The alleged answers in this case deny the validity of the sale made under the authority of the district court of Caldwell parish in the succession of W. L.. Wooten, on the ground that said Wooten, at the time of his death, resided and had his domicile in the city of New Orleans, parish of Orleans, state of Louisiana, and not in the parish of Caldwell, of said state. If we understand the law of Louisiana, only the probate court of the parish of the domicile of the deceased has jurisdiction to open the succession and conduct succession proceedings, and if, in fact, at the time of his death, the said Wooten was a citizen of the city of New Orleans, parish of Orleans, the district court of Caldwell parish was without jurisdiction, and its judgment and proceedings were nullities. But we fail to find in the evidence any proof whatever that the said Wooten at the time of his death was a citizen of the city of New Orleans, parish of Orleans, but find abundant evidence to the effect that at the time of granting and acknowledging the mortgage to Henry Dickinson said Wooten was a citizen of Caldwell parish. The amended answer alleges that the sale by the sheriff, under the orders of the district court of Caldwell parish, was a simulation and a sham, and had no legal and real existence; that the recitals in appellant's deed are false; that the sheriff of Caldwell parish did not sell said land to the plaintiff or any one else, and never offered the same for sale under any writ.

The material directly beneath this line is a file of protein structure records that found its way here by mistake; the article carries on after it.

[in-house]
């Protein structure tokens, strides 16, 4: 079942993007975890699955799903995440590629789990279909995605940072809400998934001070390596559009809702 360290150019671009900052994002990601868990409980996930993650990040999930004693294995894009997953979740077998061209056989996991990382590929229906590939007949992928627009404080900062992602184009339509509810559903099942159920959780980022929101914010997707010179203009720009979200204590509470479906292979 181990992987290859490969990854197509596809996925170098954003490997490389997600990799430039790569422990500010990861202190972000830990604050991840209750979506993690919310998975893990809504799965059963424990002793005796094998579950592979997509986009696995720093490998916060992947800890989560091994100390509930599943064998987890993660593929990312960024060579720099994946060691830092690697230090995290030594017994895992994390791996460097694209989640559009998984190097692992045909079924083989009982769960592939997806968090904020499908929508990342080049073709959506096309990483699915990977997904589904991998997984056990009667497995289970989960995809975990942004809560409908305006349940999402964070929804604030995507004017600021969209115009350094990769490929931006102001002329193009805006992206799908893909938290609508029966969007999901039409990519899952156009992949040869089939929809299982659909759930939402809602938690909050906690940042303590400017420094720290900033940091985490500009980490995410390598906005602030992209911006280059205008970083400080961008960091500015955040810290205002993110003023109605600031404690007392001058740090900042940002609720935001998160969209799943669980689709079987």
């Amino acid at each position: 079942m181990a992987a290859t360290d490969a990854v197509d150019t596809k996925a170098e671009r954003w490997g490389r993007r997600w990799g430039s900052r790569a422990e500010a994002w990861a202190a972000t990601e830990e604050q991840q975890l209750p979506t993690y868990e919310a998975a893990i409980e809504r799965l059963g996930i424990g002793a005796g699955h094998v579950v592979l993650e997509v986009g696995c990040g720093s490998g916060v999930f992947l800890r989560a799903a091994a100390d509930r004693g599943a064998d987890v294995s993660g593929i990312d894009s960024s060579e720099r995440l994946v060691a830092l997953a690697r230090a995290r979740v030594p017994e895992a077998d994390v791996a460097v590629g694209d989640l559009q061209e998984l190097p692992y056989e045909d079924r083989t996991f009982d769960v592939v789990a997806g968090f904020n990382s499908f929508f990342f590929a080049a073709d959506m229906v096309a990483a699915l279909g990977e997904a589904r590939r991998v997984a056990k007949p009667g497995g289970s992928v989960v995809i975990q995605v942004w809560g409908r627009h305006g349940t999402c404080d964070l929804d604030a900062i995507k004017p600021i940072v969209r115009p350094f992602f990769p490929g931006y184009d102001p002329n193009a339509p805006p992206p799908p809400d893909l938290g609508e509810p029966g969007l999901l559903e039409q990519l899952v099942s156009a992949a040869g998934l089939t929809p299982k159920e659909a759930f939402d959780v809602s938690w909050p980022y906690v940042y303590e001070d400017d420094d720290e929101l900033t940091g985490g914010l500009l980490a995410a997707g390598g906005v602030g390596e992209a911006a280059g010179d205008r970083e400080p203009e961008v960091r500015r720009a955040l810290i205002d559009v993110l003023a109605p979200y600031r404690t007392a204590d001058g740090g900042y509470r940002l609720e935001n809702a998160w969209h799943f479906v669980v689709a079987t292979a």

Assuming that this is a sufficient averment that the sale by the sheriff of Caldwell parish, under the alleged order of the district court of Caldwell parish, was a nullity, still we fail to find any evidence whatever in the record showing, or even tending to show, that the proceedings were not valid and regular. Certainly Wooten was dead, his last domicile as far as the record goes was in Caldwell parish, and apparently the district court of Caldwell parish was seized of jurisdiction, and it unquestionably issued the order of sale. under which the sheriff acted. It is a well-settled rule in Louisiana that in a matter of judicial sales a purchaser need not look beyond the jurisdiction of the court and the sufficiency of the order to warrant the sale. Webb v. Keller, 39 La. Ann. 55, 67, I South. 423, 431, and cases there cited.